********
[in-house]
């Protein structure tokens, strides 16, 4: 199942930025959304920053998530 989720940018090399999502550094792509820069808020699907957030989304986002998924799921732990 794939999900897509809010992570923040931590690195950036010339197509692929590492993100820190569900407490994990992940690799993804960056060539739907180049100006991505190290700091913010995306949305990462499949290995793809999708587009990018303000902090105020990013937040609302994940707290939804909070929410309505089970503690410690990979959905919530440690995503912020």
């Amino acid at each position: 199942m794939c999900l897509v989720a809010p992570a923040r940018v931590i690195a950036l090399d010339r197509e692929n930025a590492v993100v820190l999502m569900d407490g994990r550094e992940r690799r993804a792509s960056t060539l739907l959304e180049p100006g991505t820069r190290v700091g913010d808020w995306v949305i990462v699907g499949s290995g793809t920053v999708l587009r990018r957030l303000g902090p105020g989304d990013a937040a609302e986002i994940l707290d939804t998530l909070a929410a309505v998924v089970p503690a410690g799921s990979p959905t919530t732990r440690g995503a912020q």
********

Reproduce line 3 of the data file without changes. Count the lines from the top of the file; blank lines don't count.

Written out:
């Amino acid at each position: 199942m794939c999900l897509v989720a809010p992570a923040r940018v931590i690195a950036l090399d010339r197509e692929n930025a590492v993100v820190l999502m569900d407490g994990r550094e992940r690799r993804a792509s960056t060539l739907l959304e180049p100006g991505t820069r190290v700091g913010d808020w995306v949305i990462v699907g499949s290995g793809t920053v999708l587009r990018r957030l303000g902090p105020g989304d990013a937040a609302e986002i994940l707290d939804t998530l909070a929410a309505v998924v089970p503690a410690g799921s990979p959905t919530t732990r440690g995503a912020q």